173, 834, 855, 839, 665, 361, 168, 808, 34, 179, 
736, 139, 396, 963, 946, 760, 458, 390, 70, 698, 
846, 979, 597, 410, 194, 888, 97, 852, 770, 572, 
623, 453, 323, 941, 876, 99, 5, 129, 868, 552, 146, 
231, 949, 268, 755, 608, 705, 504, 635, 392, 970, 
654, 785, 295, 761, 684, 146, 482, 162, 541, 818, 
622, 828, 724, 232, 568, 807, 569, 580, 864, 709, 
217, 594, 687, 167, 248, 447, 27, 339, 341, 921, 
508, 923, 962, 430, 240, 62, 688, 212, 176, 478, 
664, 871, 219, 398, 889, 577, 312, 827, 365, 33, 
677, 751, 506, 658, 848, 717, 321, 400, 180, 561, 
926, 515, 932, 839, 828, 997, 355, 42, 334, 854, 
884, 599, 93, 393, 399, 246, 825, 553, 456, 181, 
564, 64}

% selects all elements that are smaller or equal to 97
\Preselect{\LstLong}{97}{\mylist}
\mylist

\MemberQ{\mylist}{5}
5 is \ifmember\else not\fi in the list

\MemberQ{\mylist}{6}
6 is \ifmember\else not\space\fi in the list


% selects all elements that are smaller or equal to 50 and sorts them,
% but is this the output you want
\Hits{\mylist}{50}{\hitlist}
\hitlist
\end{document}

Just for completeness: a membership test that is not restricted to integers. (I am sure that there are many features such as expandibility and so on which this does not have but it does not require packages and seems to be reasonably fast. I I knew what "expandable" means precisely, I may be able to appreciate this feature more. ;-)

\documentclass{article}
\newif\ifmember
\makeatletter% for \@for see e.g. https://tex.stackexchange.com/a/100684/121799
\newcommand{\MemberQ}[2]{\global\memberfalse%
    \edef\temp{#2}%
    \@for\next:=#1\do{\ifx\next\temp\relax\global\membertrue\fi}}
\makeatother
\begin{document}

\MemberQ{a,4,7,11}{11} \ifmember in\else out \fi

\MemberQ{a,4,7,11}{3} \ifmember in\else out \fi

\MemberQ{a,4,7,11}{A} \ifmember in\else out \fi

\MemberQ{a,4,7,11}{a} \ifmember in\else out \fi

\end{document}
|improve this answer|||||
  • Testing for a single element takes O(N) time. Doing that a lot of times, namely 1, ..., n where n is the biggest number that can occur in the list takes O(n²) time. Please also see my updated answer for more context. – siracusa Jul 4 '19 at 20:03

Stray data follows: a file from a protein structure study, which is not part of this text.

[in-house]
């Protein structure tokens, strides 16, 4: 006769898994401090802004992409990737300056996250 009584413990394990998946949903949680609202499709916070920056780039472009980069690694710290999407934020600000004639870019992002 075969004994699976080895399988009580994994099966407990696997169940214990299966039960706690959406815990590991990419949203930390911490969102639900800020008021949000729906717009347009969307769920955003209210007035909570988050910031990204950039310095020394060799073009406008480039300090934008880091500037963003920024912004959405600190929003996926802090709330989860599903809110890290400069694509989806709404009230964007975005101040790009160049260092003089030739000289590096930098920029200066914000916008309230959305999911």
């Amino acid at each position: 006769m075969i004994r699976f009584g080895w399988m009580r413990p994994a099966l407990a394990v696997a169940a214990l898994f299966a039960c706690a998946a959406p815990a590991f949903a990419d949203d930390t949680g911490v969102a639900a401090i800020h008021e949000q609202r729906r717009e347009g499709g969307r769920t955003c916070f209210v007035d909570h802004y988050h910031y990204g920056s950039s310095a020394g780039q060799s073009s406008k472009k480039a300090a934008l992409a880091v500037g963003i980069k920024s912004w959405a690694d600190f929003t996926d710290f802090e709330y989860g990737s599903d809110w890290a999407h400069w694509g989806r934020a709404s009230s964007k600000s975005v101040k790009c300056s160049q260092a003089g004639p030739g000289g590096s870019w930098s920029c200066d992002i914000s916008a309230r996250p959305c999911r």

• 1
    @siracusa What marmot@ is pointing out is that we don't have to test separately for each element. We can, in one pass, first extract all numbers less than n. – ShreevatsaR Jul 4 '19 at 23:12
  • @ShreevatsaR The list only includes numbers less or equal to n in the first place, so the filtering would give the same result. I don't see a way to get rid of the membership test for each number from 1, ..., n – siracusa Jul 5 '19 at 0:23
  • @siracusa I added a code that addresses your updated question. – user121799 Jul 5 '19 at 5:53
  • 1
    @siracusa It really depends on what you want to do with the information. My point is really that you can bring it down to linear. Yes, in the update I build a large array, but depending on what you really need to do this may not be necessary. That is to say that if you only need to use these tests once, you can embed whatever you want to do with the information in the loop. (In a way Joseph's answer already proofs that there is no necessity to have a quadratic dependence since after all even core level macros cannot defy mathematics. ;-) – user121799 Jul 5 '19 at 8:20

Your Answer

By clicking “Post Your Answer”, you agree to our terms of service, privacy policy and cookie policy

Not the answer you're looking for? Browse other questions tagged or ask your own question.